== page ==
Head of terror group, which hasn’t renounced violence, renews plea to be folded into Abbas-led Palestinian umbrella organization
Hamas chief Khaled Mashaal made a rare plea on Wednesday for uniting his popular Palestinian Islamist movement with the Palestine Liberation Organization (PLO), bringing it, for the first time, into the umbrella group recognized internationally and by Israel as the representative of the Palestinians.
A senior PLO member told The Times of Israel that the group wants to bring Hamas under its framework, while an expert on Palestinian politics said the move was likely to take place.
The call by Hamas — considered a terror group by Israel, the US and most of the international community — for inclusion in the PLO comes amid concerted efforts by the Palestinians to challenge the 1917 British Balfour Declaration, which promised the Jewish people a “homeland” in Palestine, and to establish an independent Palestinian state as soon as possible.
Mashaal called for a “united authority for inside and outside of Palestine under the umbrella of the Palestinian Liberation Organization.”
“It is time we reconsider the organization [the PLO],” he said during a speech in Qatar broadcast live by Al Jazeera at the Fourth Palestinian National Security Conference, which took place in Gaza City.
In Fatah-Hamas unity deals in 2011 and 2014, the Islamist group agreed to join the PLO, but the agreements fell through. There was also a failed bid for Hamas to join the PLO in 2005.
“In order to build our lives and political system on democratic foundations, we must be partners in shouldering responsibility and partners in the decision of war and peace,” Mashaal said.
The PLO, which has been the largest Palestinian umbrella organization since 1964, is headed by Palestinian Authority President Mahmoud Abbas and dominated by Abbas’s Fatah party.
It also includes the left-wing factions the Popular Front for the Liberation of Palestine (PFLP) and the Democratic Front for the Liberation of Palestine (DFLP), as well as other smaller factions.
While Abbas has said he is committed to a nonviolent and diplomatic strategy to establish a Palestinian state, Mashaal has made it clear that Hamas will not give up employing violence to force Israel’s hand.
“The wager on the diplomatic movement on its own has been proven a failure. Let us agree on a national strategy and that everyone is with the [armed] resistance, which is a legitimate right that raises the cost of the occupation,” Mashaal said.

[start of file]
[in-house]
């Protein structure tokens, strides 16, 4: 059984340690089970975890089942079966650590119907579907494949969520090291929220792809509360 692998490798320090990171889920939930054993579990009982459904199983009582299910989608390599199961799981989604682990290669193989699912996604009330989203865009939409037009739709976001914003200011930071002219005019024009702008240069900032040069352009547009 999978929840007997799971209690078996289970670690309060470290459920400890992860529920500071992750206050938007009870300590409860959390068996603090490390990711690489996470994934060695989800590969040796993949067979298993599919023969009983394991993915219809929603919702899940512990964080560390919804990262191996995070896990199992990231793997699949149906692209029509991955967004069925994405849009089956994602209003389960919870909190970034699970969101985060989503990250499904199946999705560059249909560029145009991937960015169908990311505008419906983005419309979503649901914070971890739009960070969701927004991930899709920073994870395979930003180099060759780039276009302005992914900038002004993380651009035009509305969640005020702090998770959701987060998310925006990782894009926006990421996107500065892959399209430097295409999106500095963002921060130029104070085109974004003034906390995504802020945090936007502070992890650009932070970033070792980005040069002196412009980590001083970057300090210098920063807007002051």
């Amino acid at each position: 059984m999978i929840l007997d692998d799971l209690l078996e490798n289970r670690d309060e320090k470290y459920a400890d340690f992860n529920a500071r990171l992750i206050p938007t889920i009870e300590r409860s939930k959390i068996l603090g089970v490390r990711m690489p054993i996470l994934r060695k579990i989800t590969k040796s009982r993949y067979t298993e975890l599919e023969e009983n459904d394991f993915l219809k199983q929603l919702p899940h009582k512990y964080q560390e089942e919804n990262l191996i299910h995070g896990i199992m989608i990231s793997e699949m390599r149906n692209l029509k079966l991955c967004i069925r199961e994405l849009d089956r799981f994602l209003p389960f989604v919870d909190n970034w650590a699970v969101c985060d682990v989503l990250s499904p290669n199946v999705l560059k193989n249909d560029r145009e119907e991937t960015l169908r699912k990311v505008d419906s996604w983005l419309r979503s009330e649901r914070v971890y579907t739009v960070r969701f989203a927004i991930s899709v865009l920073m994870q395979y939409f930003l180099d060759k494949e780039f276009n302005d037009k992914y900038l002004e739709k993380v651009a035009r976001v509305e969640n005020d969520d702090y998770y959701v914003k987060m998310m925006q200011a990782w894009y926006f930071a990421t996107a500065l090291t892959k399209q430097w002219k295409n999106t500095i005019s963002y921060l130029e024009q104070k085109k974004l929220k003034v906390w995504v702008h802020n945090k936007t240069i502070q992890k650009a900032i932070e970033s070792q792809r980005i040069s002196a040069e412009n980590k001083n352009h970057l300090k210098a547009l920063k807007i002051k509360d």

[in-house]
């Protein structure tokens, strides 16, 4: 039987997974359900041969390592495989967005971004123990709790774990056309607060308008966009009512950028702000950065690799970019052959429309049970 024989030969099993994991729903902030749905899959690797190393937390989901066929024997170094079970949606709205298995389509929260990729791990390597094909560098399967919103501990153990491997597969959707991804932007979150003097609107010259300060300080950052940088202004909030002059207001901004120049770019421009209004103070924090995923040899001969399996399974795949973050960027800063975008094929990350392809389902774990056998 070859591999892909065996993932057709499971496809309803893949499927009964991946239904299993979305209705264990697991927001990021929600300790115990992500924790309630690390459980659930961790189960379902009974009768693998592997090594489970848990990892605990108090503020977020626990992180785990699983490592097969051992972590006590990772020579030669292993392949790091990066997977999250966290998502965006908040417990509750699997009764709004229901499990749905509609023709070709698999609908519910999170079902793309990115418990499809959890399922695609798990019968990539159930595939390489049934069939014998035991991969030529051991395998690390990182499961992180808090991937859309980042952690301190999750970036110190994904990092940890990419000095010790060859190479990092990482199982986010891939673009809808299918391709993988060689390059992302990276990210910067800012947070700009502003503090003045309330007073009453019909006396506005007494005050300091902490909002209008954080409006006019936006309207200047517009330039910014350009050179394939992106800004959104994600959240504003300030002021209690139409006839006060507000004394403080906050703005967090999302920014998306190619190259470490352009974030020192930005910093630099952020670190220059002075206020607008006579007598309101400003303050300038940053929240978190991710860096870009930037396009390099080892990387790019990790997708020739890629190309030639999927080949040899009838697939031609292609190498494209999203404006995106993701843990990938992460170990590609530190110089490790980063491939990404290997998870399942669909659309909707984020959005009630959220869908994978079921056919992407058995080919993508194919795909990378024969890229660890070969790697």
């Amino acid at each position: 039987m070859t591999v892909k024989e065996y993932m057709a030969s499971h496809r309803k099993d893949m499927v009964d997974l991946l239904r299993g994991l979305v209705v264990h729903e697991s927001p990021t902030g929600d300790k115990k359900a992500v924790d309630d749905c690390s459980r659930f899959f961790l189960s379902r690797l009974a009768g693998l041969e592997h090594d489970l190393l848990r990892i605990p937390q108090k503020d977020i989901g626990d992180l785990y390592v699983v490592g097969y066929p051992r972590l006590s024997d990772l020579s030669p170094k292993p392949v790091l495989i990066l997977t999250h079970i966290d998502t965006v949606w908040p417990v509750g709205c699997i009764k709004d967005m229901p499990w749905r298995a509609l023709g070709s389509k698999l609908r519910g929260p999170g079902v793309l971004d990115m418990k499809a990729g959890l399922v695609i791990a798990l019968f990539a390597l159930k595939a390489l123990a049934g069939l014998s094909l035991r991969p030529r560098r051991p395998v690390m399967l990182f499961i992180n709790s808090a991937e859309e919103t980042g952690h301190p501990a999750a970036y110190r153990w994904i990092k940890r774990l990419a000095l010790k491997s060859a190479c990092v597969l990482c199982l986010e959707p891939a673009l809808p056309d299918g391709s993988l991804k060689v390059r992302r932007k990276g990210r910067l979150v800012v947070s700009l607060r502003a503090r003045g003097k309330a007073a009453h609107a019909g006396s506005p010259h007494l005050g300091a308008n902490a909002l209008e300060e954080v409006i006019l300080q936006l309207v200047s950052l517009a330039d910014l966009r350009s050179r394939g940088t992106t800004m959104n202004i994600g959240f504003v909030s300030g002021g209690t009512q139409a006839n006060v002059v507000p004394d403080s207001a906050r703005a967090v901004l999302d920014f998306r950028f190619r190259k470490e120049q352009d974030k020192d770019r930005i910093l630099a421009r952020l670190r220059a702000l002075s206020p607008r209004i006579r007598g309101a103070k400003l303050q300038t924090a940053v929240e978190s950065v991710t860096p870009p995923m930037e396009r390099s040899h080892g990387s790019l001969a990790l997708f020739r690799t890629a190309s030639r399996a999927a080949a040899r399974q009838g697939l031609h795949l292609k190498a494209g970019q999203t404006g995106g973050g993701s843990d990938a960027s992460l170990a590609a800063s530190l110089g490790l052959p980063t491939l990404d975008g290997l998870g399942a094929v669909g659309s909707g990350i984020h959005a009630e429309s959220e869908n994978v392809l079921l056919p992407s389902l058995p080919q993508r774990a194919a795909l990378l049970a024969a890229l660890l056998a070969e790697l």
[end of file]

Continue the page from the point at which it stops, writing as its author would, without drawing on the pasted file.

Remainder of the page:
His call for national unity followed a rare meeting he held with Abbas in Qatar on Thursday.
Hamas has been in conflict with Abbas’s Fatah movement, which runs the West Bank, since 2007, despite multiple attempts to broker reconciliation.
“We want all of the Palestinian factions, including Hamas, to be within the framework of the PLO,” Wasel Abu Yousef, a member of the PLO Executive Committee, told The Times of Israel in a phone interview,
Asked about Mashaal’s statement assuring that Hamas would continue its armed struggle, Abu Yousef said: “The type of struggle the Palestinians wage will be decided by the PLO. We agree on the basis that the Palestinian struggle will be a popular struggle.”
Shaul Mishal, head of the Middle East program at the Interdisciplinary Center in Herzliya, said it was likely that Hamas would merge into the PLO.
“Both sides are looking to find a common denominator. They realize that to unite is the only effective way to be on the regional map, considering the harsh current events in the region,” he said. “They [the Palestinians] cannot continue working on the bilateral approach with Israel,” which has languished in the past several years.
BICOM (Britain Israel Communication & Research Centre 05-Nov-16
Israel is the UK’s strongest ally in the Middle East, according to a poll conducted by the British Israel Communications and Research Centre (BICOM), a controversial lobby group.
Some 57 percent of Brits consider Israel to be the UK’s leading ally in the Middle East, an increase on 52 percent from last year.
The BICOM study found that most Brits support Israel and the country’s official positions on key issues such as the Boycott, Divestment and Sanctions (BDS) movement and the Balfour declaration.
BICOM has been accused of being a “sophisticated” pro-Israel lobby group seeking to “cultivate elite opinion” in the UK. Its online survey, which is conducted annually, involved more than 2,000 British adults.
Fifty-six percent of those polled said they thought boycotting Israel hurt both Palestinians and Israelis.
The study also found that 51 percent do not boycott Israeli goods and do not understand why anyone would.
BICOM chief executive James Sorene said: “Our poll shows a very significant shift against the idea of boycotting Israel. The majority opposing it has increased by as much as eight per cent over the past year.”
Forty-eight percent of those polled agreed with the statement: “Hating Israel and questioning its right to exist is antisemitic.” Some 20 percent disagreed.